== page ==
Family Cancer Syndromes and Genetic Counselling

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Family Cancer Syndromes
Family Cancer Syndromes

Sometimes cancers tend to run in families, that is they tend to affect multiple members of a family. It may be due to common risk factors such as environmental, behavioral, or lifestyle. Or else it may be due to abnormal genes that get transferred fro generations to generations (inherited cancers).

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How to identify a family Cancer Syndromes?

IN AN INDIVIDUAL PATIENT:

  • Multiple primary tumors in same or different organ(s)
  • Bilateral primary tumors in paired organs.
  • Multifocality within a single organ
  • Younger than usual age at diagnosis.
  • Rare histology
  • Tumors associated with other genetic traits, congenital defects, or inherited precursor lesion
  • Tumor associated with cutaneous lesions known to be related to cancer susceptibility

 

IN THE PATIENT’S FAMILY:

  • first-degree relative with the same or a related tumor
  • 2 or more first-degree relatives with
    • tumors of the same site
    • tumor types belonging to a known familial cancer syndrome
    • rare tumors
  • 3 or more relatives in 2 generations with tumors of the same site or etiologically related sites

What is Genetic Counselling?

Process of communication between genetics professionals and patients with the goal of providing individuals and families with information on the relevant aspects of genetic health, available testing and management options, and support as they move towards understanding and incorporating this information into their daily lives.

It is a communication process between a health care professional and an individual concerning cancer occurrence and risk in his or her family. The process, which may include the entire family through a blend of genetic, medical, and psycho social assessment and intervention

What are the steps of Genetic Counselling?

1. Family History

It is one of the most important component of genetic counselling, and should include atleast 3 generations. Information to be collected is exact diagnosis, age at diagnosis, environmental exposures, and treatment strategies. Further information collected is consanguineous (inbred) relationships in the family, birth defects or mental retardation, and other genetic diseases in the family.

2. Risk Assessment

After a detailed history, next step is assessment of the risk of developing cancer in the person that runs in his/her family. Also, the chance of identification of genetic mutation that may be associated with the particular cancer is assessed.

It is important to differentiate familial from hereditary patterns of cancer in a family. Familial cases are due to environmental factors or by chance, whereas, hereditary ones are due to shared genetic mutations.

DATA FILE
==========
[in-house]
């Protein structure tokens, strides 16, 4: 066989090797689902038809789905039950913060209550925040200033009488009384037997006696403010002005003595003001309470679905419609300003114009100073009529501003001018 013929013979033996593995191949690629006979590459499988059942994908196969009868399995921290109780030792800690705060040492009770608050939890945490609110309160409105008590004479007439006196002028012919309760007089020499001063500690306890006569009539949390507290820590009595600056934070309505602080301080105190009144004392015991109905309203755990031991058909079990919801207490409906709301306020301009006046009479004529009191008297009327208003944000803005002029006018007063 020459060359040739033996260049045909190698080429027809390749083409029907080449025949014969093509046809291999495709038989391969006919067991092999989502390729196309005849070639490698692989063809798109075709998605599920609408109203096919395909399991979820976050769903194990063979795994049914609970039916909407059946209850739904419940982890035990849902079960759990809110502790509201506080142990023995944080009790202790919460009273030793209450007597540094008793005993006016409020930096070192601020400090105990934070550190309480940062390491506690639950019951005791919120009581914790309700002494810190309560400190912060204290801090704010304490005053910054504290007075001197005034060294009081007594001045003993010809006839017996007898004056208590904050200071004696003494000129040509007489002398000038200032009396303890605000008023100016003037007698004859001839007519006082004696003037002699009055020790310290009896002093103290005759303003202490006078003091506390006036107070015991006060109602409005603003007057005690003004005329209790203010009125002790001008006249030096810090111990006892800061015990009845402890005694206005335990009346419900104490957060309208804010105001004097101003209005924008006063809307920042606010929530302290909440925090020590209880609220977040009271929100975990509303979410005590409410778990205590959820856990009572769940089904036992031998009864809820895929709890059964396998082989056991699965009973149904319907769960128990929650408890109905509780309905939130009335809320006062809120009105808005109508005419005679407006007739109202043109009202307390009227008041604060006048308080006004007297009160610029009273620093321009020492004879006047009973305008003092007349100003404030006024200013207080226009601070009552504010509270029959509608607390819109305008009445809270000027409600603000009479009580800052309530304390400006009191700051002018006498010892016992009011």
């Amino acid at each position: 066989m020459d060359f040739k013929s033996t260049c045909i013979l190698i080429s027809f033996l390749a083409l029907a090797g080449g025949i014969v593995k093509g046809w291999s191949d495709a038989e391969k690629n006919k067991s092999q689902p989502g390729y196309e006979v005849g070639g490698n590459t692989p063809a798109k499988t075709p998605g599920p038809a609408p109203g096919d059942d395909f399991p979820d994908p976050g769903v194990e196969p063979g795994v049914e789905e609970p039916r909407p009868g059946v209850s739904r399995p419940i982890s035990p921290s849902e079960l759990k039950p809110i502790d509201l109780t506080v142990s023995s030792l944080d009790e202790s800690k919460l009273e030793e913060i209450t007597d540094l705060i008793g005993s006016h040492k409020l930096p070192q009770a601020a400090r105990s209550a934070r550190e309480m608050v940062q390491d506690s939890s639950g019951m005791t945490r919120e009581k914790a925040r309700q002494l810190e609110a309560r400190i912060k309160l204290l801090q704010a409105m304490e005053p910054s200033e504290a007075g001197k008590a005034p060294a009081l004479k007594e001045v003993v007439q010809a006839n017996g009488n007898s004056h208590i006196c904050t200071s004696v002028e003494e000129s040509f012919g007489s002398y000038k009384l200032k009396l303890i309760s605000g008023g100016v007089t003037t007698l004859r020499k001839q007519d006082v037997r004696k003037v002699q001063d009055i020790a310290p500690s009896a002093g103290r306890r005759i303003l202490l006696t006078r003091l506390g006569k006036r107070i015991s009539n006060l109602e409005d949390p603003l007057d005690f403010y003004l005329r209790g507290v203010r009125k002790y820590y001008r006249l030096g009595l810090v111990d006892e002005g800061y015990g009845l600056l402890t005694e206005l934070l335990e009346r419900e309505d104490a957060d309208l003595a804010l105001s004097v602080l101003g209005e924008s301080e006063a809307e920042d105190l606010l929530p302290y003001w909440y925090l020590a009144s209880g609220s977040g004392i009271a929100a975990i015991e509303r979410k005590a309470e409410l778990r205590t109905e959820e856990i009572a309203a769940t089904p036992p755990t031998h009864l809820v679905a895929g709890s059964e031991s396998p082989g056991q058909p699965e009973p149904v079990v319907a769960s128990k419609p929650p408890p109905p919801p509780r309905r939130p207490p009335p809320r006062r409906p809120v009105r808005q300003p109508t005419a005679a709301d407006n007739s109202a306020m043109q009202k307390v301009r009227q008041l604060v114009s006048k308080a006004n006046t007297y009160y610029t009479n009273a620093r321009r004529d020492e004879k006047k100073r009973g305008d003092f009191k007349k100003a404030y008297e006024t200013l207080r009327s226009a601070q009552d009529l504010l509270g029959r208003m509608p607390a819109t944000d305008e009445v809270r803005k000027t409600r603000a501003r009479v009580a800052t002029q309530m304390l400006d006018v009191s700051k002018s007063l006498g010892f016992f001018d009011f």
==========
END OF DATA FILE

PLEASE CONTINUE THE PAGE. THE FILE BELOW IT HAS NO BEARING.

Various models are available for breast cancer that help to clinically assess the risk of development of cancer in an individual. One such Risk Interpretation Model is Gail Model that takes into account age of the individual, family history, age at first menses, age at first live birth, and number of previous breast biopsies. There are other similar models, but their accuracy is limited.

3. DNA Testing

It involves actual detection of the culprit mutation, an has a higher accuracy than Risk Interpretation Models. The person affected with a cancer is checked first for the suspected mutation based on family history and clinical risk assessment. If he/she is positive, then other family members are checked for the same.

4. Surveillance and Risk Reduction Strategies.

BREAST AND OVARIAN CANCER

Surveillance:

  • Breast self examination monthly from 18 yrs
  • Clinical breast examination semi annually starting from 25 yrs
  • Mammography or MRI scan of breast annualy from 25 yrs of age. Or at the earliest age of onset of cancer in family.
  • For ovarian ca transvaginal USG semi annualy combined with CA125 levels. From age of 25 to 35 yrs.

Risk reduction strategies:

  • Prophylactic bilateral mastectomy reduces the breast cancer risk by 90%.
  • Prophylactic tamoxifen reduces the breast cancer risk
  • Prophylactic bilateral salphingo-oophorectomy reduce the risk of ovarian, tubal cancer risk by 80%.

COLORECTAL CANCER

Surveillance:

  • Familial Adenomatous Polyposis (FAP) – Colonoscopy annualy beginning at the age of 10-12 yrs.
  • Heriditary non-Polyposis Colon Cancer (HNPCC) – Colonoscopy every 1-2 years beginning at the age of 20-25 yr or 10 yrs younger than the earliest case in family, whichever comes first.

Risk Reduction strategies:

  • FAP – The three current surgical options for patients with FAP are
    • total proctocolectomy with permanent ileostomy (TPC),
    • total colectomy with ileorectal anastomosis (IRA), and
    • proctocolectomy with ileal pouch-anal anastomosis (IPAA).
  • HNPCC – Prophylactic subtotal colectomy with ileoanal anastomosis.

What are the various Familial cancer susceptibility syndromes?

Skin Cancer

  • Gorlin syndrome
  • Bloom syndrome
  • Fanconi anemia
  • Hereditary melanoma
  • Xenoderma Pigmentosum

Colorectal Cancer

  • HNPCC
  • Cowden syndrome
  • Familial Adenomatous Polyposis (FAP)
  • Peutz-Jeghers
  • Familial juvenile polyposis
  • MYH-associated polyposis

Breast and Ovarian Cancer

  • Heriditary Breast Ovarian Cancer (BRCA1 and BRCA2)
  • Cowden syndrome,
  • Li Fraumeni

Endocrine and Neuroendocrine Tumors

  • Familial hyperparathyroidism
  • Familial Medullary Thyoid Cancer (MTC)
  • MEN 1, 2A, 2B (Multiple Endocrine Neoplasias)

Renal Cell Cancer

  • Von Hippel-Lindau Syndrome
  • Hereditary papillary renal cancer (HPRC)
  • Birt-Hogg-Dube syndrome (BHD)
  • Hereditary leiomyomatosis and RCC (HLRCC)

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